In old-line Spiritualism, a portion of the services, generally toward the end, is given over to demonstrations of mediumship through contact with the spirits of the dead. A typical example of this way of describing a mediumistic church service is found in the 1958 autobiography of C. Dorreen Phillips. She writes of the worship services at the Spiritualist Camp Chesterfield in Chesterfield, Indiana: "Services are held each afternoon, consisting of hymns, a lecture on philosophy, and demonstrations of mediumship."[20]
In the late 19th century, the fraudulent methods of spirit photographers such as David Duguid and Edward Wyllie were revealed by psychical researchers.[95] Hereward Carrington documented various methods (with diagrams) how the medium would manipulate the plates before, during, and after the séance to produce spirit forms.[96] The ectoplasm materializations of the French medium Eva Carrière were exposed as fraudulent. The fake ectoplasm of Carrière was made of cut-out paper faces from newspapers and magazines on which fold marks could sometimes be seen from the photographs.[97] Cut out faces that she used included Woodrow Wilson, King Ferdinand of Bulgaria, French president Raymond Poincaré and the actress Mona Delza.[98] https://drive.google.com/file/d/1Zc3KULgEeXfa-vu5QjH7kGb4X1RKWEi3/view?usp=sharing
In 1907, Hereward Carrington exposed the tricks of fraudulent mediums such as those used in slate-writing, table-turning, trumpet mediumship, materializations, sealed-letter reading and spirit photography.[110] between 1908 and 1914 the Italian medium Francesco Carancini was investigated by psychical researchers and they discovered that he used phosphorus matches to produce "spirit lights" and with a freed hand would move objects in the séance room.[111]

The suffix Voyant in Clairvoyant does not necessarily imply seeing pictures, graphics or pictorial presentation as such. ‘Seeing’ may also mean  ‘understanding’ like in ‘Oh, I see!’ In this context the ability of the clairvoyant medium may also include clairsentience, which means that the clairvoyant medium clearly senses the things and the situations. He experiences a kind of gut feeling about what is going to happen or how a situation can be best tackled to provide good results. https://drive.google.com/file/d/17UQojyrl7O6fkq6Kst0Ez1DW7nRrvzS1/view?usp=sharing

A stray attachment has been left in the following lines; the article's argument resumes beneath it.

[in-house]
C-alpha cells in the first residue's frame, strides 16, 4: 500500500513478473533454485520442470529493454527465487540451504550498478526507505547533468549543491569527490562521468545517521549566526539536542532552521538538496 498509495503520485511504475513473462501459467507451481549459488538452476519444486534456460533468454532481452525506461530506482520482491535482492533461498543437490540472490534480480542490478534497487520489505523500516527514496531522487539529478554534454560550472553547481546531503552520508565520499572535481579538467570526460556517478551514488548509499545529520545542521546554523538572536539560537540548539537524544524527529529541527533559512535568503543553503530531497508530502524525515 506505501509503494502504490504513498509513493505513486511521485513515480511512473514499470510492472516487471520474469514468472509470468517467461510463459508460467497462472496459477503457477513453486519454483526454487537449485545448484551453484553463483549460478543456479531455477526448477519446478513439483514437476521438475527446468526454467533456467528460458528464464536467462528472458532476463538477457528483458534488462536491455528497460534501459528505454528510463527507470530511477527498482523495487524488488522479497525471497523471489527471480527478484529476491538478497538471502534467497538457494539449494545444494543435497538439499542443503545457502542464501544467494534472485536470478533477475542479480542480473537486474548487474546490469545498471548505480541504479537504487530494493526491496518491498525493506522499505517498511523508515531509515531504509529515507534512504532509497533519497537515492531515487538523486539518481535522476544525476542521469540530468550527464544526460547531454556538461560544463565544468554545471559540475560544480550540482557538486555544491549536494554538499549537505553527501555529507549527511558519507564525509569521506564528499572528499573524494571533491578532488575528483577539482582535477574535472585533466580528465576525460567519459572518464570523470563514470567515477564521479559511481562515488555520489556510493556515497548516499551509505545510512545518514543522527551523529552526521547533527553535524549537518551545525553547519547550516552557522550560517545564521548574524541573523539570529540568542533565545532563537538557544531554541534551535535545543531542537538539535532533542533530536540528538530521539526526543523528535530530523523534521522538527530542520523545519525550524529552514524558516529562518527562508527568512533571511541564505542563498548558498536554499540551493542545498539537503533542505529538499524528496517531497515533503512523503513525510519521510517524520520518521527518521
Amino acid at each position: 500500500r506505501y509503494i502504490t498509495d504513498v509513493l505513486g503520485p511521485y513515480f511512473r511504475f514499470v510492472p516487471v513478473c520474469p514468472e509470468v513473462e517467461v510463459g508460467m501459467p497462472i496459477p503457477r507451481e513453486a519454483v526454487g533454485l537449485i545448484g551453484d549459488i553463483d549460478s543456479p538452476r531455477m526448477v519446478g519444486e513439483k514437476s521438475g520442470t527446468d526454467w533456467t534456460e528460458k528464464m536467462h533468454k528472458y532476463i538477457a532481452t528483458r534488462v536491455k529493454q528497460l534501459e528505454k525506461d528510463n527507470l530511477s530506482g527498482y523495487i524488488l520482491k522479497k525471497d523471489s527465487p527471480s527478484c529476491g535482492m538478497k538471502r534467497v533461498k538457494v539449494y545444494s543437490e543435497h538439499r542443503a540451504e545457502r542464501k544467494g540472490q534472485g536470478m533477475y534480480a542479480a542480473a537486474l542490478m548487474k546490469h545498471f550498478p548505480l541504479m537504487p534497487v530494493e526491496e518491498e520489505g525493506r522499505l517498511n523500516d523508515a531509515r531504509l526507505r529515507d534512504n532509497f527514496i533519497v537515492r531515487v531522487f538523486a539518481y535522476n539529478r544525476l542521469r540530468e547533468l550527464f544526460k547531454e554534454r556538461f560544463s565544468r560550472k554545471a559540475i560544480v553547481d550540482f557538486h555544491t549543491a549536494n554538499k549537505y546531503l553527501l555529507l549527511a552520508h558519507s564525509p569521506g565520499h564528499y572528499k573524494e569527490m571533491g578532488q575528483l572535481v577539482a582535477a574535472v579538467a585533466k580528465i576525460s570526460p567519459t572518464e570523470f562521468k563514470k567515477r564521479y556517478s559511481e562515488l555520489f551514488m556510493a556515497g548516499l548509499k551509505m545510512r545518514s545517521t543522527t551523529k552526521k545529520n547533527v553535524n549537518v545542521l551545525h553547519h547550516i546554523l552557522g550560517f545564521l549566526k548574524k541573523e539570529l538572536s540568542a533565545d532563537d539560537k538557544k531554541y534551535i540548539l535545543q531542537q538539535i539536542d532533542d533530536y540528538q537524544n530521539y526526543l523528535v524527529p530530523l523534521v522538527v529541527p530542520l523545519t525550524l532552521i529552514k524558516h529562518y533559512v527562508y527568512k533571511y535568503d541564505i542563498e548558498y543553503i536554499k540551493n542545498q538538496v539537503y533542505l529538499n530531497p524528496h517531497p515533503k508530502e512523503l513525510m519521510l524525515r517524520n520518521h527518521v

Astral projection Astrology Aura Bilocation Clairvoyance Close encounter Cold spot Conjuration Cryptozoology Demonic possession Demonology Ectoplasm Electronic voice phenomenon Exorcism Extrasensory perception Forteana Ghost hunting Indigo children Magic Mediumship Occult Orb Paranormal fiction Paranormal television Precognition Preternatural Psychic Psychic reading Psychokinesis Psychometry Remote viewing Retrocognition Spirit photography Spirit possession Spirit world Spiritualism Stone Tape Supernatural Telepathy Ufology

Psychic mediums have the ability to sense and communicate with beings and energies in other dimensions, including the spirits of people who have died. They are often called upon to help people who have unresolved questions for loved ones who have passed away. Psychic mediums may use meditative channeling, palmistry, psychometric, or readings from tarot cards or crystal balls to facilitate communication with those in other dimensions. This article includes information on what it means to be a psychic medium, how to improve your psychic abilities, and how to use your abilities in the service of others, whether they be people or spirits.
A series of mediumistic séances known as the Scole Experiment took place between 1993 and 1998 in the presence of the researchers David Fontana, Arthur Ellison and Montague Keen. This has produced photographs, audio recordings and physical objects which appeared in the dark séance room (known as apports).[188] A criticism of the experiment was that it was flawed because it did not rule out the possibility of fraud. The skeptical investigator Brian Dunning wrote the Scole experiments fail in many ways. The séances were held in the basement of two of the mediums, only total darkness was allowed with no night vision apparatus as it might "frighten the spirits away". The box containing the film was not examined and could easily have been accessible to fraud. And finally, even though many years have passed, there has been no follow-up, no further research by any credible agency or published accounts.[188]
Humans have been fascinated with contacting the dead since the beginning of human existence. Cave paintings by indigenous Australians date back 28,000 years, some depicting skulls, bones, spirits and the afterlife.[3] Other cave paintings in Indonesia date back a further 10,000 years.[4] Mediumship gained popularity during the nineteenth century, when ouija boards were used by the upper classes as a source of entertainment. Investigations during this period revealed widespread fraud—with some practitioners employing techniques used by stage magicians—and the practice began to lose credibility.[5][6] Fraud is still rife in the medium/psychic industry, with cases of deception and trickery being discovered to this day.[7]